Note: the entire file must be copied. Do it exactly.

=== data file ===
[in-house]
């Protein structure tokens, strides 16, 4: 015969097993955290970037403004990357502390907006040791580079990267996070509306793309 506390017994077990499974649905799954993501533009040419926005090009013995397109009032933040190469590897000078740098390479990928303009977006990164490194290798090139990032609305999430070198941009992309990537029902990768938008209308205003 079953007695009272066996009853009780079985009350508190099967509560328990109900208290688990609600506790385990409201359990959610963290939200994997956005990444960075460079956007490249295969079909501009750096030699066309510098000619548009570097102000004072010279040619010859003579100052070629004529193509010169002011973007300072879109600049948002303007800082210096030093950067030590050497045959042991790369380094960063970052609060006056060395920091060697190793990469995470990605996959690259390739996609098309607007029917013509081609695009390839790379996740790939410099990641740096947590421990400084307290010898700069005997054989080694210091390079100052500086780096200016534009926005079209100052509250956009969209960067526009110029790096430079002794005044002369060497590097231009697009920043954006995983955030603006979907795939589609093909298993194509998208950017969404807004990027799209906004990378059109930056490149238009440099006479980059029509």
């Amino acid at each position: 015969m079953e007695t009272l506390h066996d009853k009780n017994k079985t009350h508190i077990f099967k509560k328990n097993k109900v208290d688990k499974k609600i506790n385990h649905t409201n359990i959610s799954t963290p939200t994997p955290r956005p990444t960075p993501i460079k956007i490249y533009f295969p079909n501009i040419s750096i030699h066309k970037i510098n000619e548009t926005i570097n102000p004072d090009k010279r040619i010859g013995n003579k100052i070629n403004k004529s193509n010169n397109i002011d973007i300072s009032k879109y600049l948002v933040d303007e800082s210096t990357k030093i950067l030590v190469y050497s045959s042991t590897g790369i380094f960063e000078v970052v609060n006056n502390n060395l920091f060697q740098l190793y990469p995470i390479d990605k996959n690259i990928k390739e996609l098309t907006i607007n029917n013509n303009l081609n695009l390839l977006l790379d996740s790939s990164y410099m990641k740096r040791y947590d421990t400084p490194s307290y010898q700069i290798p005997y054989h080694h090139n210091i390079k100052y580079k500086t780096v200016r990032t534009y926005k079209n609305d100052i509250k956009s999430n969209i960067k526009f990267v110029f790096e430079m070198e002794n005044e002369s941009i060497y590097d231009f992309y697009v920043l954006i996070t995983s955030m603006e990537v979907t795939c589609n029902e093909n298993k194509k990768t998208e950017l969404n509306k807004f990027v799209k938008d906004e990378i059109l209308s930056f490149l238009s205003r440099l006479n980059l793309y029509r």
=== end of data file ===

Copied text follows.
[in-house]
């Protein structure tokens, strides 16, 4: 015969097993955290970037403004990357502390907006040791580079990267996070509306793309 506390017994077990499974649905799954993501533009040419926005090009013995397109009032933040190469590897000078740098390479990928303009977006990164490194290798090139990032609305999430070198941009992309990537029902990768938008209308205003 079953007695009272066996009853009780079985009350508190099967509560328990109900208290688990609600506790385990409201359990959610963290939200994997956005990444960075460079956007490249295969079909501009750096030699066309510098000619548009570097102000004072010279040619010859003579100052070629004529193509010169002011973007300072879109600049948002303007800082210096030093950067030590050497045959042991790369380094960063970052609060006056060395920091060697190793990469995470990605996959690259390739996609098309607007029917013509081609695009390839790379996740790939410099990641740096947590421990400084307290010898700069005997054989080694210091390079100052500086780096200016534009926005079209100052509250956009969209960067526009110029790096430079002794005044002369060497590097231009697009920043954006995983955030603006979907795939589609093909298993194509998208950017969404807004990027799209906004990378059109930056490149238009440099006479980059029509």
């Amino acid at each position: 015969m079953e007695t009272l506390h066996d009853k009780n017994k079985t009350h508190i077990f099967k509560k328990n097993k109900v208290d688990k499974k609600i506790n385990h649905t409201n359990i959610s799954t963290p939200t994997p955290r956005p990444t960075p993501i460079k956007i490249y533009f295969p079909n501009i040419s750096i030699h066309k970037i510098n000619e548009t926005i570097n102000p004072d090009k010279r040619i010859g013995n003579k100052i070629n403004k004529s193509n010169n397109i002011d973007i300072s009032k879109y600049l948002v933040d303007e800082s210096t990357k030093i950067l030590v190469y050497s045959s042991t590897g790369i380094f960063e000078v970052v609060n006056n502390n060395l920091f060697q740098l190793y990469p995470i390479d990605k996959n690259i990928k390739e996609l098309t907006i607007n029917n013509n303009l081609n695009l390839l977006l790379d996740s790939s990164y410099m990641k740096r040791y947590d421990t400084p490194s307290y010898q700069i290798p005997y054989h080694h090139n210091i390079k100052y580079k500086t780096v200016r990032t534009y926005k079209n609305d100052i509250k956009s999430n969209i960067k526009f990267v110029f790096e430079m070198e002794n005044e002369s941009i060497y590097d231009f992309y697009v920043l954006i996070t995983s955030m603006e990537v979907t795939c589609n029902e093909n298993k194509k990768t998208e950017l969404n509306k807004f990027v799209k938008d906004e990378i059109l209308s930056f490149l238009s205003r440099l006479n980059l793309y029509r």